One reason bread dough doesn’t raise satisfactorily is that the bread pan it’s in is too large.
Unless your bread recipe calls for more than four cups of flour, you may be using a bread pan that’s really too big for the size of your loaf.
Why does the pan size matter? A small amount of dough in a large pan will push out sideways as it rises rather than pushing up. That means a flat loaf, which may taste okay, but it won’t look like you want it to. It may not rise as fully as it would in a smaller size pan and may be heavier than you would like.
The ideal size bread pan for a two-pound loaf (recipe calls for between 3 and 4 cups of flour) is 8.5 x 4.5 inches. That forces the dough to rise high instead of wide!
It may sound picky, but even using a 9x5 pan to bake a 2-pound loaf can give you less-than-satisfactory results.
If that means you need to look for a new bread pan, the good news is that this size pan is often available for less than $5 (online). As you search for a new pan, know that 9x5 is a very standard size. If that size worked for your mother or grandmother, they were probably making a larger loaf.
Another solution to using the right size pan is to find a bread recipe for a larger loaf. Look for one that calls for between 4 and 6 cups of flour. If your dough recipe calls for more flour than that, you’ll probably need two pans.
Another consideration when selecting a bread pan is the type of pan. I avoid non-stick pans due to concerns about the absorption of chemicals into my dough.
On the other hand, I also avoid glass pans because bread readily sticks to the bottom and sides when it bakes, no matter how well you coat the pan.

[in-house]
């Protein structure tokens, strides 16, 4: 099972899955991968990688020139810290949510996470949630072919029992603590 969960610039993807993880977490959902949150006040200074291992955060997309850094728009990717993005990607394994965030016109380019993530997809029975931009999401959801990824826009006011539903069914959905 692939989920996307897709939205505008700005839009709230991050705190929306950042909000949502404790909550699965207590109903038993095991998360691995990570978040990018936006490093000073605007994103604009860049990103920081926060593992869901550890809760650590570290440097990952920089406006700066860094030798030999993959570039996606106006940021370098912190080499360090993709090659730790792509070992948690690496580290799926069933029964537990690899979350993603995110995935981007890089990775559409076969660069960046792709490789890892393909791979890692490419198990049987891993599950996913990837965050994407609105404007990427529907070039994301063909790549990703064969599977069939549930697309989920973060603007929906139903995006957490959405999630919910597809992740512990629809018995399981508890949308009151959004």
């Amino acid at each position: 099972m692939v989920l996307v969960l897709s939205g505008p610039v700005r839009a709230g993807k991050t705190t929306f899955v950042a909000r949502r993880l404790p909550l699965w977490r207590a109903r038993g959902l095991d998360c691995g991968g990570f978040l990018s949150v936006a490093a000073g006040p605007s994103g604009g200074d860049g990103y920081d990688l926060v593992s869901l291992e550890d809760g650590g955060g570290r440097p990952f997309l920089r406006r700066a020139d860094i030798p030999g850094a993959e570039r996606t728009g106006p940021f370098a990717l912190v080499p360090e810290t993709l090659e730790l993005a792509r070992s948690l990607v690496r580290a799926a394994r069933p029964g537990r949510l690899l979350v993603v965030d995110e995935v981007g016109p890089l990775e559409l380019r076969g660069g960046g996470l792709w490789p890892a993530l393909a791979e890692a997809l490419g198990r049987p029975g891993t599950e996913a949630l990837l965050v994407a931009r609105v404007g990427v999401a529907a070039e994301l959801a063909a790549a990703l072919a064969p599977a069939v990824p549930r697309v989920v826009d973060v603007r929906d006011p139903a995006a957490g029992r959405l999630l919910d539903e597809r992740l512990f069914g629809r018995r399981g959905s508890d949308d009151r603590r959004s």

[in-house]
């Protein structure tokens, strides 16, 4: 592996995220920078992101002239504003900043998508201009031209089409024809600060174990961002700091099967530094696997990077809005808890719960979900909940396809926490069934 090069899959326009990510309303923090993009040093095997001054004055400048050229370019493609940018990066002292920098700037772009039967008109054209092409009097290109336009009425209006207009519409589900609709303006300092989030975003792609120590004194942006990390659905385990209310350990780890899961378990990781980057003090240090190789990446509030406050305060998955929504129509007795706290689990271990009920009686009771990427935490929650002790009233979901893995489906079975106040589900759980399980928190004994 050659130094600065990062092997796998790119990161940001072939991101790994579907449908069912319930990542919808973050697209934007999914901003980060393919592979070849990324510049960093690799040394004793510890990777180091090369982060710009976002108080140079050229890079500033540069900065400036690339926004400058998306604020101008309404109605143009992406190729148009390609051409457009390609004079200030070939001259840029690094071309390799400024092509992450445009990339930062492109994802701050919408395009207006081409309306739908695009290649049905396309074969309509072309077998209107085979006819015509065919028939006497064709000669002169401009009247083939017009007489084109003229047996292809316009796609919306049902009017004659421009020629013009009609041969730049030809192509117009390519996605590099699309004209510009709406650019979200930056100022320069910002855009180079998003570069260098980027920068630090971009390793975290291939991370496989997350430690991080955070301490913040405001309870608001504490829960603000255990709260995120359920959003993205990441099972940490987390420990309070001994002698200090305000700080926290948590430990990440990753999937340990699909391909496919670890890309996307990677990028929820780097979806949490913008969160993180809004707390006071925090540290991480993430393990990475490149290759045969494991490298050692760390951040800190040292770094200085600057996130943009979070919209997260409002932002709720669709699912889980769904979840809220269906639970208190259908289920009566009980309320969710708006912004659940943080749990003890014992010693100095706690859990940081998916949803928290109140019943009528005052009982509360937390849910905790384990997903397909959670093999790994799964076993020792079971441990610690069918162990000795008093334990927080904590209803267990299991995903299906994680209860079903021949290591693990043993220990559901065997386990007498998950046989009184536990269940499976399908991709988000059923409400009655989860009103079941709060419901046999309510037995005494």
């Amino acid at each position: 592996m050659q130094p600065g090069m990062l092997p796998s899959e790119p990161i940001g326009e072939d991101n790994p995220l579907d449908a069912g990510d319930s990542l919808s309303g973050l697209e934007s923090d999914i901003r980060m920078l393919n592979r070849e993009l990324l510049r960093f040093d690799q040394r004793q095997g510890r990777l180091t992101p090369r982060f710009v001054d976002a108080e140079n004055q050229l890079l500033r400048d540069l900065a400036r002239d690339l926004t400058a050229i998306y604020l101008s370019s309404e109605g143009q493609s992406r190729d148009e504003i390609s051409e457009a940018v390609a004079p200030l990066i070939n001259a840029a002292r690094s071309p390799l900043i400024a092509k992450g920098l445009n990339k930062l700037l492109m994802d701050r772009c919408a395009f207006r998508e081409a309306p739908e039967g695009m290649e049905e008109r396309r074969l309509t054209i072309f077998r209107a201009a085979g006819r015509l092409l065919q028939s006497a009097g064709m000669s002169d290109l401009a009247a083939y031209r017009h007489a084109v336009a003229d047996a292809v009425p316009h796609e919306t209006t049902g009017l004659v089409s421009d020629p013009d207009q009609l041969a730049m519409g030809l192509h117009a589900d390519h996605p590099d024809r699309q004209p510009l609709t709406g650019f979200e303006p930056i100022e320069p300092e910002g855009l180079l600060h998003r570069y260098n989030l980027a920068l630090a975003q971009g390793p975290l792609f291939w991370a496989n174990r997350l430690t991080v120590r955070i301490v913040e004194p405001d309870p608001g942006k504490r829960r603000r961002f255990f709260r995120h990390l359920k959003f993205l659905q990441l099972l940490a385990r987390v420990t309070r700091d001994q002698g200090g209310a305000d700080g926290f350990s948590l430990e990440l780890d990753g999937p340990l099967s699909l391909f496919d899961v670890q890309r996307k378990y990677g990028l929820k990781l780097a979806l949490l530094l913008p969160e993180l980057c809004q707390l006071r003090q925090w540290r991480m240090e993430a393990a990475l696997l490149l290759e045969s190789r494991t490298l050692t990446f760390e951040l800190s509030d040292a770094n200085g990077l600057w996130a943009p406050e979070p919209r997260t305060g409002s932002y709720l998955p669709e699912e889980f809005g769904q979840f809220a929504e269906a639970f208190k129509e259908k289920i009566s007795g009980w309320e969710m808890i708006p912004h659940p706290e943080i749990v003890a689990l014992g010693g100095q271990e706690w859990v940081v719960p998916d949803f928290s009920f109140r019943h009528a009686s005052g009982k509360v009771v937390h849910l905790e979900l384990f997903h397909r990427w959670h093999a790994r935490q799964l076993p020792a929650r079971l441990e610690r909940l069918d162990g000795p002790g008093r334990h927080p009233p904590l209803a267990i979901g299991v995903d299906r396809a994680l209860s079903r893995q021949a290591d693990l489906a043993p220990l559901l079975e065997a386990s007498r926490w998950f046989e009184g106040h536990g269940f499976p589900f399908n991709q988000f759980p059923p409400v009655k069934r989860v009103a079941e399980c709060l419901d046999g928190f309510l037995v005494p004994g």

The Wilton company makes a stainless steel pan that’s 8.5 x 4.5 inches. My personal favorite is the USA aluminized steel loaf pan. While it costs more than a stainless steel pan, it’s corrugated surface “facilitates air circulation for evenly baked goods and quick release.” This pan is constructed of recycled steel.
I coat my pans and my bread doesn’t stick to the pan. Since the USA pans are heavy gauge, commercial grade pans, I’ll be able to use them for years.
A word about silicone pan inserts – I tried a set of these and was very disappointed in the result. Perhaps I wasn’t using them correctly. Whatever the case, I don’t use them.
There are numerous brands of loaf pans on the market. Once you determine which size and type you want to use, you may want to consider buying two or three. If you bake multiple loaves of bread at any time, having at least one spare pan is very convenient.
I’ll also add that I’m not saying you can’t use a 9x5 loaf pan or a glass pan to bake bread. Just know that, if you do, the results may be different than what you expected.
Longtime journalist Loretta Sorensen is the author of, “Secrets To Baking Your Best Bread Ever!” and regularly shares recipes and information about bread baking on her website, www.bakeyourbestever.com.
You’ll find her book on Amazon, Barnes and Noble and at www.bakeyourbestever.com. Her weekly bread baking posts are featured at “Mother Earth Living,” “Grit Magazine,” Facebook (Secrets to Baking Your Best Ever), Twitter @bakeyourbestever and Pinterest at “Secrets to Baking Your Best Bread Ever.”